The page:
Among others, a blessed Irishwoman of noble birth, beautiful, full-grown, whom I had baptized, came to us after some days for a particular reason: she told us that she had received a message from a messenger of God, and he admonished her to be a virgin of Christ and draw near to God. Thanks be to God, on the sixth day after this she most laudably and eagerly chose what all virgins of Christ do. Not that their fathers agree with them: no---they often ever suffer persecution and undeserved reproaches from their parents; and yet their number is ever increasing. How many have been reborn there so as to be of our kind, I do not know---not to mention widows and those who practice continence.
But greatest is the suffering of those women who live in slavery. All the time they have to endure terror and threats. But the Lord gave His grace to many of His maidens; for, though they are forbidden to do so, they follow Him bravely.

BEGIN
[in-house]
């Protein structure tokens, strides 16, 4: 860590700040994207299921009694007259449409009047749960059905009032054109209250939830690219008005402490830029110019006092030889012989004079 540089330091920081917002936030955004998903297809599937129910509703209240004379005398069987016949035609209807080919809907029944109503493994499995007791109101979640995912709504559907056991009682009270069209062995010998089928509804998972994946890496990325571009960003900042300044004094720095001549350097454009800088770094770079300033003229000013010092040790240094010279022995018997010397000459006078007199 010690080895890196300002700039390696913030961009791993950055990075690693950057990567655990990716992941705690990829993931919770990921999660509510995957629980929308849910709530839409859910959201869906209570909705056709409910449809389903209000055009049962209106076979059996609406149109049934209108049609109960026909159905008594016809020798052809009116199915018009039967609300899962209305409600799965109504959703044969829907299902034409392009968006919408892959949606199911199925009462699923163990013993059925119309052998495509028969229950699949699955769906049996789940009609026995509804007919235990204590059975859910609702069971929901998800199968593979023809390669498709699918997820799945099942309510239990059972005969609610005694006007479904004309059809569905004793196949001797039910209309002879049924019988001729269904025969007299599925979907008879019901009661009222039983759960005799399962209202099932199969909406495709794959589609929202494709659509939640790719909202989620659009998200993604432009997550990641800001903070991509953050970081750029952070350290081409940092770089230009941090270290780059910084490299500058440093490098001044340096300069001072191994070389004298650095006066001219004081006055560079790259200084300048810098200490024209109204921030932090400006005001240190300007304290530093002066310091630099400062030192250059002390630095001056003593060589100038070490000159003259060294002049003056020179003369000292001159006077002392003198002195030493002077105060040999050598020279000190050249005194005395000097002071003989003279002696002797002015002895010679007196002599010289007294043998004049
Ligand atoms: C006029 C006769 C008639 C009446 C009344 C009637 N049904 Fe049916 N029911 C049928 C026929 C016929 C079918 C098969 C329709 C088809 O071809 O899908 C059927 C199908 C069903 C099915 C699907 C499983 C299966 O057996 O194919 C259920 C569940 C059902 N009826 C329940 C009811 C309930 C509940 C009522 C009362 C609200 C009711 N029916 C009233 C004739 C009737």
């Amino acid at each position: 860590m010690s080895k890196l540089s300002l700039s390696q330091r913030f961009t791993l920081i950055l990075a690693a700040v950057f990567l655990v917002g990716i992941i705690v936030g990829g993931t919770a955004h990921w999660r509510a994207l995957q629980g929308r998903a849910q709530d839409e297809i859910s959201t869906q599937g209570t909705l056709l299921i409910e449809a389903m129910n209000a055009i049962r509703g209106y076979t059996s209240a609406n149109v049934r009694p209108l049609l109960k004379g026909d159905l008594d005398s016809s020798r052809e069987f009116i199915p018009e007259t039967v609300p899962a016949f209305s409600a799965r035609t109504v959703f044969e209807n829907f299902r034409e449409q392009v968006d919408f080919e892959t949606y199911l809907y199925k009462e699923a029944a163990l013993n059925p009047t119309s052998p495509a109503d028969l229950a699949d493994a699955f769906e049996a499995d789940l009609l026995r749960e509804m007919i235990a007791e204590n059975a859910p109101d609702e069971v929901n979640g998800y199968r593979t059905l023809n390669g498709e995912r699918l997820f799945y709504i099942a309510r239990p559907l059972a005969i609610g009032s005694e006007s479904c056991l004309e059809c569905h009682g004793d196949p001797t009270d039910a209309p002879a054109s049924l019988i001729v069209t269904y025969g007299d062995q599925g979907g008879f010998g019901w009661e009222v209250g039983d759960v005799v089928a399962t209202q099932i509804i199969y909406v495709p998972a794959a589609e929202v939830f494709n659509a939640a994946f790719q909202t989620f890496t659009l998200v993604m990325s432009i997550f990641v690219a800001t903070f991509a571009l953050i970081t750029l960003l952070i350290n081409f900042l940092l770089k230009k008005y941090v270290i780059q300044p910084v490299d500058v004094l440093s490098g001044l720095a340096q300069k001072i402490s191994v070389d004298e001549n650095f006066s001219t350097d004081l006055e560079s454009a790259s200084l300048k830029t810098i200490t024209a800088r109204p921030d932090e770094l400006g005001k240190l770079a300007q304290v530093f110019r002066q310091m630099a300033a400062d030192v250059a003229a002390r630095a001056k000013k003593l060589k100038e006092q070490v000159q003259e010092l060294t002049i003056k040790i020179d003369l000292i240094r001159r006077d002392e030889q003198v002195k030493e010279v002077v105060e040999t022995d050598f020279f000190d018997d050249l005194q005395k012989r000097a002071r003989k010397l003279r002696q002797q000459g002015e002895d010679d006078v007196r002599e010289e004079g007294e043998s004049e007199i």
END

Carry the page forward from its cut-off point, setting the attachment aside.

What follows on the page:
Wherefore, then, even if I wished to leave them and go to Britain---and how I would have loved to go to my country and my parents, and also to Gaul in order to visit the brethren and to see the face of the saints of my Lord! God knows it! that I much desired it; but I am bound by the Spirit, who gives evidence against me if I do this, telling me that I shall be guilty; and I am afraid of losing the labour which I have begun---nay, not I, but Christ the Lord who bade me come here and stay with them for the rest of my life, if the Lord will, and will guard me from every evil way that I may not sin before Him.
This, I presume, I ought to do, but I do not trust myself as long as I am in this body of death, for strong is he who daily strives to turn me away from the faith and the purity of true religion to which I have devoted myself to the end of my I life to Christ my Lord. But the hostile flesh is ever dragging us unto death, that I is, towards the forbidden satisfaction of one's desires; and I know that in part I did not lead a perfect life as did the other faithful; but I acknowledge it to my! Lord, and do not blush before Him, because I lie not: from the time I came to know Him in my youth, the love of God and the fear of Him have grown in me, and up to now, thanks to the grace of God, I have kept the faith.